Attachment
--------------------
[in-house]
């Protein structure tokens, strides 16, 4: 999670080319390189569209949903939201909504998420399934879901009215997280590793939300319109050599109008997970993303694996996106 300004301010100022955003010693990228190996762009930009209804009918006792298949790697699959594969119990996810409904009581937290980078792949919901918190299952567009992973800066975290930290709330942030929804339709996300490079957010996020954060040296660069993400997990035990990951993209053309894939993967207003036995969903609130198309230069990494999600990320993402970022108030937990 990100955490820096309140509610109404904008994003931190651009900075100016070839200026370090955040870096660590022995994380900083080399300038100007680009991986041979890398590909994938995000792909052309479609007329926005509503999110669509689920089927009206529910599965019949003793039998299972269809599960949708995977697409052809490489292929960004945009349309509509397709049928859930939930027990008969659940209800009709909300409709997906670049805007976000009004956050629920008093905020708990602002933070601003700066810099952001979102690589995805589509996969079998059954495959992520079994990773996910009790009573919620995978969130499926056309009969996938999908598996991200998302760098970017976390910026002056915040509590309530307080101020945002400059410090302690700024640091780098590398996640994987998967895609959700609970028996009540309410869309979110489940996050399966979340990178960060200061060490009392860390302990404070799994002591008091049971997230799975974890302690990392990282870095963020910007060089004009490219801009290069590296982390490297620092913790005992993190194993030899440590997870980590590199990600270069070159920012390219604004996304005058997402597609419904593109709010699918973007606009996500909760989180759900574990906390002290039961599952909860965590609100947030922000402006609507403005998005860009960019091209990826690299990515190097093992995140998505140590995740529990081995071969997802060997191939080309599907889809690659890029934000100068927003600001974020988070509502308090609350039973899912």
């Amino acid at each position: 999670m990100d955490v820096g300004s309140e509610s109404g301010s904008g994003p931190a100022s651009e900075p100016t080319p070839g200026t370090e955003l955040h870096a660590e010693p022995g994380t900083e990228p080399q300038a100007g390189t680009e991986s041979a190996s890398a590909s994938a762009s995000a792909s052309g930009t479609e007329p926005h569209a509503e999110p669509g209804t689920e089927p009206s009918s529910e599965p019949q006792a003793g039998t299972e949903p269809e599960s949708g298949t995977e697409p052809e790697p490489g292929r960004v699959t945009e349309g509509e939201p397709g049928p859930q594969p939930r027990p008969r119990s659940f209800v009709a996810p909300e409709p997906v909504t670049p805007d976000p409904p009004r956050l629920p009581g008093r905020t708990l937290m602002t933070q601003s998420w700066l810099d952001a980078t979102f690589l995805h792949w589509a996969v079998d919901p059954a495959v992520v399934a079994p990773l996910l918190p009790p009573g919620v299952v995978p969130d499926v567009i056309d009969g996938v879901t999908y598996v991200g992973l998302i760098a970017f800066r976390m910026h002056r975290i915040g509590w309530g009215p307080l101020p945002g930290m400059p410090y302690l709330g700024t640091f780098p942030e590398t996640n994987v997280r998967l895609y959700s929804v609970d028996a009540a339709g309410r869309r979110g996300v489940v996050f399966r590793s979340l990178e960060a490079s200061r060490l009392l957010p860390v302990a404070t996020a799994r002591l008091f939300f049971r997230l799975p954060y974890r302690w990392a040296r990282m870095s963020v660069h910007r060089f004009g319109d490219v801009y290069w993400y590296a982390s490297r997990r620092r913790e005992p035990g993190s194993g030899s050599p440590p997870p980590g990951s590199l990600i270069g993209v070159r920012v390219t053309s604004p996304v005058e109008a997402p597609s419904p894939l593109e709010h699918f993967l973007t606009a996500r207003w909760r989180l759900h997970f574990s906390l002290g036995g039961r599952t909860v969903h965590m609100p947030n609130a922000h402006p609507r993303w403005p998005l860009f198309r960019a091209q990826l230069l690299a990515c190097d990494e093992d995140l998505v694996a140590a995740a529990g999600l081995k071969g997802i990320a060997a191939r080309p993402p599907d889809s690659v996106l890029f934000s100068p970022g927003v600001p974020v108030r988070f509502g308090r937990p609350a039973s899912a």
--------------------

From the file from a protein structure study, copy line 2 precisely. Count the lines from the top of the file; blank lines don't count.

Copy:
């Protein structure tokens, strides 16, 4: 999670080319390189569209949903939201909504998420399934879901009215997280590793939300319109050599109008997970993303694996996106 300004301010100022955003010693990228190996762009930009209804009918006792298949790697699959594969119990996810409904009581937290980078792949919901918190299952567009992973800066975290930290709330942030929804339709996300490079957010996020954060040296660069993400997990035990990951993209053309894939993967207003036995969903609130198309230069990494999600990320993402970022108030937990 990100955490820096309140509610109404904008994003931190651009900075100016070839200026370090955040870096660590022995994380900083080399300038100007680009991986041979890398590909994938995000792909052309479609007329926005509503999110669509689920089927009206529910599965019949003793039998299972269809599960949708995977697409052809490489292929960004945009349309509509397709049928859930939930027990008969659940209800009709909300409709997906670049805007976000009004956050629920008093905020708990602002933070601003700066810099952001979102690589995805589509996969079998059954495959992520079994990773996910009790009573919620995978969130499926056309009969996938999908598996991200998302760098970017976390910026002056915040509590309530307080101020945002400059410090302690700024640091780098590398996640994987998967895609959700609970028996009540309410869309979110489940996050399966979340990178960060200061060490009392860390302990404070799994002591008091049971997230799975974890302690990392990282870095963020910007060089004009490219801009290069590296982390490297620092913790005992993190194993030899440590997870980590590199990600270069070159920012390219604004996304005058997402597609419904593109709010699918973007606009996500909760989180759900574990906390002290039961599952909860965590609100947030922000402006609507403005998005860009960019091209990826690299990515190097093992995140998505140590995740529990081995071969997802060997191939080309599907889809690659890029934000100068927003600001974020988070509502308090609350039973899912």